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Sudden infant death syndrome
Co-Sleeping Major Factor in SIDS Deaths
The term sudden infant death syndrome (SIDS) was introduced in 1969 in England as a
recognised category of natural death that carried no implication of blame for bereaved
parents.  It is known that sleeping on the tummy rather than on the back was far more
likely to lead to an otherwise unexplained deaths. Soft objects such as pillows, along with
mothers who smoke, were also associated with a higher number of deaths.
Peter Fleming of St Michael's Hospital in Bristol, Britain, investigated the causes for 80
cases of sudden infant death syndrome from 2003 through 2006. Dr. Fleming found 54%
of sudden infant deaths occurred while the babies shared a bed or sofa with a parent,
while the adult "co-sleeping" with the infant had recently consumed alcohol or drugs.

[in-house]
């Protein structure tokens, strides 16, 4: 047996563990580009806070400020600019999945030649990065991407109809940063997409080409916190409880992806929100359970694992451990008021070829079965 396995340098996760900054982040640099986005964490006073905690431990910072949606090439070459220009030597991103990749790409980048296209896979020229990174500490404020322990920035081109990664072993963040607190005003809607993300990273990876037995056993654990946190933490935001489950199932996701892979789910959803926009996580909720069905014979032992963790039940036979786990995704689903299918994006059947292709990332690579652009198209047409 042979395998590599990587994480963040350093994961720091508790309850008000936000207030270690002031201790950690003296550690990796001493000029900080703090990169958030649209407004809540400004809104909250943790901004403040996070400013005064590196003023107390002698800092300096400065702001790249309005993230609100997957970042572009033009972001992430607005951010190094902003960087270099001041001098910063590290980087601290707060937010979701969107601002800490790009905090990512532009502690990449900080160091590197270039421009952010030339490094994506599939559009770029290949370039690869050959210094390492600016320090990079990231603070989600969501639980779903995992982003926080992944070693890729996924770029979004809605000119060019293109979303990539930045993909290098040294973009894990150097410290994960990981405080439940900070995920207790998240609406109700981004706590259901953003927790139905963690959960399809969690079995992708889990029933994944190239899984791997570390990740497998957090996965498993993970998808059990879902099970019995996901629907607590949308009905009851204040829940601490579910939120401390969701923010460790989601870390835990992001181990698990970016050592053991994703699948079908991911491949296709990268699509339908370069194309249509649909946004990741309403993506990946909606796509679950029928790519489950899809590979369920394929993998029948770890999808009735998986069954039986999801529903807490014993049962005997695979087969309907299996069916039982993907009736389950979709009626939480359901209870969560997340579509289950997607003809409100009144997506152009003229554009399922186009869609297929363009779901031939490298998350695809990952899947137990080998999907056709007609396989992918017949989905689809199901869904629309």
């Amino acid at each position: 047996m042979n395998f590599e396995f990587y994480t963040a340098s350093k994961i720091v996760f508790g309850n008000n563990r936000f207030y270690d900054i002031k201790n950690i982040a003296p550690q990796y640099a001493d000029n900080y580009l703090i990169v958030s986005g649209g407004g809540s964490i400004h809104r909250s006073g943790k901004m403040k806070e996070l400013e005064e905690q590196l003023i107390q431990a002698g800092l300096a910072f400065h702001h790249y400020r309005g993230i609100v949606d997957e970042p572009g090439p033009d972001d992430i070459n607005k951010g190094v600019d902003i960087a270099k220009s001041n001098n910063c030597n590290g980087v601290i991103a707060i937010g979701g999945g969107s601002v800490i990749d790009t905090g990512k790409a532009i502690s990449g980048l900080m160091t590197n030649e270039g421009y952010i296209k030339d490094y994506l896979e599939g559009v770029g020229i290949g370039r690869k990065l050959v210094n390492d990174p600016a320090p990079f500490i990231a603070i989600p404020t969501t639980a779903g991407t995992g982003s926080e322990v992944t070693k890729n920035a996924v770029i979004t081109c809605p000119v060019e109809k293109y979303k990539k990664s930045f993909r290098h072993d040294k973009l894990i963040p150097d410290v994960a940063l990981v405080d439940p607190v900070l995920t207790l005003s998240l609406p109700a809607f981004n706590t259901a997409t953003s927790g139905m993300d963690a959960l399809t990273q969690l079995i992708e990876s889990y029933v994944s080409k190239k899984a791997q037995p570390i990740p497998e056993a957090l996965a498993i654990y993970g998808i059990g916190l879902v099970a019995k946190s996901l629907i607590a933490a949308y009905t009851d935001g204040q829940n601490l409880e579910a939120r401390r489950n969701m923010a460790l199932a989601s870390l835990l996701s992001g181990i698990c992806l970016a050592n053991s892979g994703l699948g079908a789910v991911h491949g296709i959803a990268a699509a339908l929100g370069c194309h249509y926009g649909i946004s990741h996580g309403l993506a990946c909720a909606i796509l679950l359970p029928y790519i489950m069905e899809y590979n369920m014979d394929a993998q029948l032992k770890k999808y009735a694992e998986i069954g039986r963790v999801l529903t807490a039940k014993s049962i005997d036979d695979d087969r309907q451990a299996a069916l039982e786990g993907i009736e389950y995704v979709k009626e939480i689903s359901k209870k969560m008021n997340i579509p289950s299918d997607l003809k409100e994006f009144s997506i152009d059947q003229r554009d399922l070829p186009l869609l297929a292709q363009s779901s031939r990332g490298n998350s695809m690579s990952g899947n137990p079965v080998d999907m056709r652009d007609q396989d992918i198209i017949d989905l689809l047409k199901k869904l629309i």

Sleeping on the same bed or couch as a parent was associated with a 21.77-fold
increased risk of SIDS. 
The study found the safest place for an infant to sleep in its first six months was in a cot
beside the parental bed. 
 Co-sleeping is key culprit in sudden infant deaths: study AFP October 13, 2009 
Todd Neale Co-Sleeping Major Factor in SIDS Deaths MedPage Today, October 13,
2009.  Sam Lister, Parents who share a sofa with baby may double cot death risk, The
Times, October 13, 2009.  Jeremy Laurance, Cot death linked to shared beds,
independent.co.uk,14 October 2009